On Target Feb 2019
  • Legal Corner Header AB

  • New Jersey Legislature Amends Unemployment Compensation Law to Clarify the Definition of Misconduct for Purposes of Disqualification from Benefits



    New Jersey’s Unemployment Compensation Law (UCL)1 is intended to provide income security to former eligible employees through the payment of unemployment insurance benefits when those individuals become involuntarily unemployed.2 In the context of public school employment, an individual would be involuntarily unemployed if s/he were separated from employment due to a non-renewal of his/her employment contract, and/or if s/he were separated from employment due to a reduction in force. On the other hand, in general, when an otherwise eligible employee voluntarily resigns from his/her position with an employer, that individual will not be entitled to unemployment benefits.3 Similarly, an employee who is terminated from employment due to “misconduct” will not be entitled to unemployment benefits.


    The problem prior to August 24, 2018, when the amendments to the UCL were signed into law and became effective,4 was determining what “misconduct” was. Prior to August 24, 2018, there were three types of misconduct: simple misconduct; severe misconduct; and gross misconduct.5 Each type of misconduct had its own implications for how long the individual would be disqualified from being able to receive future benefits.6 Each of these three types of misconduct also had its own definition, and those definitions also had terms with their own separate meanings.7 As a result, determining whether an individual engaged in simple misconduct or severe misconduct was sometimes difficult. In fact, the New Jersey Superior Court, Appellate Division invalidated the definition of “simple misconduct” because it “illogically and confusingly mixe[d] in concepts of ‘negligence’ with intent-based concepts such as ‘willful disregard,’ ‘evil design,’ ‘wrongful intent,’ and similar states of mind.”8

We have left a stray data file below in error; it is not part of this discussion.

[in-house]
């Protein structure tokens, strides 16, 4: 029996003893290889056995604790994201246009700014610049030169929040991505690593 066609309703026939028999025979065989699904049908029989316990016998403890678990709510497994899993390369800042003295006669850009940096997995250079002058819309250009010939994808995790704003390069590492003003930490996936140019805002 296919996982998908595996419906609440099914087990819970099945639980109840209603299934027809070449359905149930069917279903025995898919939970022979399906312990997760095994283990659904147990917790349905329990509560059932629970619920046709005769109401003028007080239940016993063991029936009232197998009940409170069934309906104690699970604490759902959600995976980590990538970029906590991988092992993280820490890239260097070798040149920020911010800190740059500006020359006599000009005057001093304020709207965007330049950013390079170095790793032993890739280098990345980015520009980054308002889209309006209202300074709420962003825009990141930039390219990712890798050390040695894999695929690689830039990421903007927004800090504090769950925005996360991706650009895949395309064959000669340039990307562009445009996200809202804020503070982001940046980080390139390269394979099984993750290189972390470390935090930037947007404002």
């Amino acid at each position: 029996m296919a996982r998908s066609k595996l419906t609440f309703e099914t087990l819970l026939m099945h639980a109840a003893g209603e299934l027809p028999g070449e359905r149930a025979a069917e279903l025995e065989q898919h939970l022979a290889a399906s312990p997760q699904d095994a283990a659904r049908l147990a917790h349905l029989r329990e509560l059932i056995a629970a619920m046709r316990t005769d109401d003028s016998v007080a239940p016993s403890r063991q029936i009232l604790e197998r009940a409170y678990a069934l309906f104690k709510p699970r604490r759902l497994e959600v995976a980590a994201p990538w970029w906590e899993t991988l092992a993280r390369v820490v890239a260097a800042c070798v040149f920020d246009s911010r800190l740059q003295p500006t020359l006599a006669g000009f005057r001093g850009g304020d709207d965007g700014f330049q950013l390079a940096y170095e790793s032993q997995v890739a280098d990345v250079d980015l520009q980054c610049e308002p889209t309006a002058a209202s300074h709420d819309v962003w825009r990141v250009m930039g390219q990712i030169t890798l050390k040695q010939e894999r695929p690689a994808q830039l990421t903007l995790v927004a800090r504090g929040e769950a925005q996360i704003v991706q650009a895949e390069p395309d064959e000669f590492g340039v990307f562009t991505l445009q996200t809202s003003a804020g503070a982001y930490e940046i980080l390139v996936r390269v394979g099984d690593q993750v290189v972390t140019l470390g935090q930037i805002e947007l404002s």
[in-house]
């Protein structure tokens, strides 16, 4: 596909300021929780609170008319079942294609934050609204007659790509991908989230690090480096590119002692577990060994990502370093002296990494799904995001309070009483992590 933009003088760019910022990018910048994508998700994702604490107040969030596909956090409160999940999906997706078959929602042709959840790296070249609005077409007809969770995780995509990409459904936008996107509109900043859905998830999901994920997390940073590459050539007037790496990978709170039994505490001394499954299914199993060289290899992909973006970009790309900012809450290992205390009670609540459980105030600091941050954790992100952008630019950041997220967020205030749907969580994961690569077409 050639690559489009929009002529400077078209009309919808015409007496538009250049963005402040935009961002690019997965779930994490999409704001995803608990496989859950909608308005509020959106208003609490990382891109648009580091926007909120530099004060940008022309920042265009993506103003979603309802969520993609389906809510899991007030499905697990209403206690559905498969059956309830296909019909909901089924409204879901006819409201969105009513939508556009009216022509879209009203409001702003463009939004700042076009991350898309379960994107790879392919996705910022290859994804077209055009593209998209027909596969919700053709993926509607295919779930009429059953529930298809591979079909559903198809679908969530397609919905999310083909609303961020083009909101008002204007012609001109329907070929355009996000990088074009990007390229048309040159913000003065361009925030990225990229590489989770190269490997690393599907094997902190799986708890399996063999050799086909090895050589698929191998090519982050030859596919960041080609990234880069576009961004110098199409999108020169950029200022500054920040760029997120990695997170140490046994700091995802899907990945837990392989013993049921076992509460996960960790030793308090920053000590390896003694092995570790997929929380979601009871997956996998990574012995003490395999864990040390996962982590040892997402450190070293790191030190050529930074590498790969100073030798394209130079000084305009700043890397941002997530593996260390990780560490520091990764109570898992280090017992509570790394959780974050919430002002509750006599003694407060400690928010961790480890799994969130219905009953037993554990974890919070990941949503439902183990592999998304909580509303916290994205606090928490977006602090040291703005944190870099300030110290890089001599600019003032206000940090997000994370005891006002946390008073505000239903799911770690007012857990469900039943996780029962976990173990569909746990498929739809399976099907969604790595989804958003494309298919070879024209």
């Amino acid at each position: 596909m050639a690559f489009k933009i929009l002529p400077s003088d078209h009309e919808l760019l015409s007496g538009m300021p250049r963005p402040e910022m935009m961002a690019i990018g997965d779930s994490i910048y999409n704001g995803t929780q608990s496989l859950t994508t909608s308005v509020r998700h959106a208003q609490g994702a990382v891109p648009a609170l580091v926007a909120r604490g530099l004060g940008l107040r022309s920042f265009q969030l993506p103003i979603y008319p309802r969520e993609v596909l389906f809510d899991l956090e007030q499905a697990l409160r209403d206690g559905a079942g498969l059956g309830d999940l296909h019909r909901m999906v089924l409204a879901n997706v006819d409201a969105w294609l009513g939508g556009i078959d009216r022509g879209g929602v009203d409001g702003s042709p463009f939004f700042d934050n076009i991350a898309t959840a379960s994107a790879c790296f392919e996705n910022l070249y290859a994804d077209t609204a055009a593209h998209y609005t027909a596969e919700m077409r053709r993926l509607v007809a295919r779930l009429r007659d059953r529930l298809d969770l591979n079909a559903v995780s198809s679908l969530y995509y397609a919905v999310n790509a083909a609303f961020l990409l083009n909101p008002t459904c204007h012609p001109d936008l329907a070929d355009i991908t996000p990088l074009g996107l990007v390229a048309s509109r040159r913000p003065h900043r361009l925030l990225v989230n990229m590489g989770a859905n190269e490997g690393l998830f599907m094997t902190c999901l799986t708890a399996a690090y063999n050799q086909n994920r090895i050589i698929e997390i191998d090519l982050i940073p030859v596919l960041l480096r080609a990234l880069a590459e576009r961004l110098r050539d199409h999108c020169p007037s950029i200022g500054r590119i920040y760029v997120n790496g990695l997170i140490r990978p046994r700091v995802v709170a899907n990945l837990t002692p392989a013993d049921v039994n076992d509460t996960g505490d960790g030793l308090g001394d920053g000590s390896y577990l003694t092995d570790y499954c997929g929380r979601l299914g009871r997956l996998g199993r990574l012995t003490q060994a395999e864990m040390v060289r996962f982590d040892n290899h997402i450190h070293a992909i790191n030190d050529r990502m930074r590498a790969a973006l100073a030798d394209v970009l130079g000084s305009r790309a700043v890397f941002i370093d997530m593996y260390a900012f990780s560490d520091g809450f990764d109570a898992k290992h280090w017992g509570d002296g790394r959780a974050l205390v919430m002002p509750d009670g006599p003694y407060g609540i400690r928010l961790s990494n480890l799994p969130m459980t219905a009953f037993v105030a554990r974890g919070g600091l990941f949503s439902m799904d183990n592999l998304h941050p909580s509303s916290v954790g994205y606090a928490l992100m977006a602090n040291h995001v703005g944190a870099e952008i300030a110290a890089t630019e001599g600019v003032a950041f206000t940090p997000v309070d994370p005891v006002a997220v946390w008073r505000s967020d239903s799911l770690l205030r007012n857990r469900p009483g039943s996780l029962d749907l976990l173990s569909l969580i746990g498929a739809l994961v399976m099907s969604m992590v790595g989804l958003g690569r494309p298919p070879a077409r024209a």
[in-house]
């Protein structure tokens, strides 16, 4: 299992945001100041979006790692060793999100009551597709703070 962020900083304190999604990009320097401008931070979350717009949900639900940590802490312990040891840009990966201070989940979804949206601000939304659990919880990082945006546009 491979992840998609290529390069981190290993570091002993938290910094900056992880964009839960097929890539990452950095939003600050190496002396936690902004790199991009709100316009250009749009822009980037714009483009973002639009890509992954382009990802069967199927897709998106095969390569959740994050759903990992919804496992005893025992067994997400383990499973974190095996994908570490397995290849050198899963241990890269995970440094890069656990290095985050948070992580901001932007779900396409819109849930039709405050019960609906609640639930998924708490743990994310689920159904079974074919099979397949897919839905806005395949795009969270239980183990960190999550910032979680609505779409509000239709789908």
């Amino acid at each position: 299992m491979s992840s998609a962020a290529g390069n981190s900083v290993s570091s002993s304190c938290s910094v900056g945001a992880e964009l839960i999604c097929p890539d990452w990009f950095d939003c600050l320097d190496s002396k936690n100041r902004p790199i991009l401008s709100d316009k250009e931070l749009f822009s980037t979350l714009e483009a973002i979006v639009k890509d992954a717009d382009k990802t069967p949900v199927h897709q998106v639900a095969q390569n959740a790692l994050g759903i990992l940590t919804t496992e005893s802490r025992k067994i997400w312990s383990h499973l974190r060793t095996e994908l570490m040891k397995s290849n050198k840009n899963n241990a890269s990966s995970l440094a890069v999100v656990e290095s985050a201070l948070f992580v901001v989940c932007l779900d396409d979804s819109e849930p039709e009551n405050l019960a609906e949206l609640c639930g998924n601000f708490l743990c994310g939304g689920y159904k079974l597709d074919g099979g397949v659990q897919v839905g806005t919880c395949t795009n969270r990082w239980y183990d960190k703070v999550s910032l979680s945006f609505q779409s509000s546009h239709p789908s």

As a result of the Appellate Division’s decision, along with other court decisions, and the lack of a clear definition of misconduct, the Legislature determined to amend the UCL and provide a clear definition. Under the amended UCL, “misconduct” is now defined as: